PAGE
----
The Almost Definitive History of Reebok Classics
Gary Warnett Chronicles How Subculture Created a Sneaker Giant
- Text: Gary Warnett
Behind the selection of Reebok Classics sneakers at SSENSE, there are multiple subcultural narratives that span decades. It is a story that begins in 1895, when Joseph William Foster founded J.W. Foster & Sons, a small-scale brand based in the north of England. His sons took over the business in the 1930s, before Jeff and Joe Foster Jr. left to form Mercury Sports Footwear in 1958. Mercury initially created cycling shoes, but when they could not register “Mercury” as a patent, a dictionary browse brought a speedy South African gazelle to their attention. Reebok was born.
Inevitably, the freshly renamed company entered the running market. After exporting overseas, its innovative breakthroughs like 1969’s orange suede World 10 became real runner’s favorites. In 1970, Ron Hill won the Boston Marathon in a pair of Reeboks, and their distinctive stripe branding became familiar as new export deals were put in place.
When an American camping wholesaler named Paul Fireman approached Joe Foster at the National Sporting Goods Association trade show in 1978, he secured exclusive rights to distribute Reebok in the United States, Canada, and Mexico. That deal also included creative input based on consumers in these territories. Initial growth was slow, as the early 1980s became a battlefield for intense competition in the sportswear industry. adidas and Nike competed with new technologies, from removable pegs for custom support to encapsulated air that provided a new—and costly—form of cushioning. Their running-centric, masculine business models failed to capitalize on a booming women’s aerobics industry.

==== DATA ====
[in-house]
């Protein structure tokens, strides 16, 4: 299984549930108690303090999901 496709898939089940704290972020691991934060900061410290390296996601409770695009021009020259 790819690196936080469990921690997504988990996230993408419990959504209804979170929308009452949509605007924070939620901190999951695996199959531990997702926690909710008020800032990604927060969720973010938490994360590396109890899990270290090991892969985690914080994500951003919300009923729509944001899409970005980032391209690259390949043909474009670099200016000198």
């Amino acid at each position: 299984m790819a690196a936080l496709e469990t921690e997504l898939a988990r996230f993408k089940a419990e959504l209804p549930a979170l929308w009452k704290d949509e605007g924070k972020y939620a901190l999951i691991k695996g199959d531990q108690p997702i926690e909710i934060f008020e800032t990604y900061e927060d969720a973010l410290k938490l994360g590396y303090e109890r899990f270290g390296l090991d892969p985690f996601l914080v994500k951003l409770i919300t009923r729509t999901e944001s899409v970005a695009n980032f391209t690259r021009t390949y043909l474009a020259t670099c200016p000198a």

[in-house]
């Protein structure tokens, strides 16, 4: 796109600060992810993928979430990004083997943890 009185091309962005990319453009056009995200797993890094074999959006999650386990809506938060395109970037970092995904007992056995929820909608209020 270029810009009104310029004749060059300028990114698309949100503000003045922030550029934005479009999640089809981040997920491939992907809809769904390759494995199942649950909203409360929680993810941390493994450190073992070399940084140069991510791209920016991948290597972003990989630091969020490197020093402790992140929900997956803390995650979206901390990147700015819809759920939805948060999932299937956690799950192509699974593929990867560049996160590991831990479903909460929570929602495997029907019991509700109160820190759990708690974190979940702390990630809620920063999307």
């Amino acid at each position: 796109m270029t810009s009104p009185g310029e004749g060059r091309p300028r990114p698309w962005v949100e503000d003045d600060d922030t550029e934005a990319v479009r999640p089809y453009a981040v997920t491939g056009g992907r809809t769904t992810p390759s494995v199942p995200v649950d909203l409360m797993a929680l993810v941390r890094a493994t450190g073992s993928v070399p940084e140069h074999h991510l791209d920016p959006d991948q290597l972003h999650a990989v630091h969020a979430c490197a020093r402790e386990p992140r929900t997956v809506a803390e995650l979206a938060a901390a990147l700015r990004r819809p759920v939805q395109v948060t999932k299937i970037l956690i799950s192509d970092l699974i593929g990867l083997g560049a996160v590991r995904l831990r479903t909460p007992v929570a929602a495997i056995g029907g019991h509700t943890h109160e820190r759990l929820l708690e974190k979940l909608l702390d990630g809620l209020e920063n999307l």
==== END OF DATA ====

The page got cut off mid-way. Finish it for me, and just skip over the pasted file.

While some dismissed these energetic group cardio and stretch sessions as a passing gimmick, Californian Reebok sales rep Angel Martinez saw pure potential, and a shoe to match: a supple design in stretch glove leather with a nylon backing and terry towel lining, specifically for women. Released as the Freestyle in 1982, the shoe was an immediate hit in both Lo and Hi forms, complete with double-Velcro strap ankle support. It was particularly timely. The Jane Fonda’s Workout VHS series helped turn aerobics into a billion dollar industry by the mid-1980s.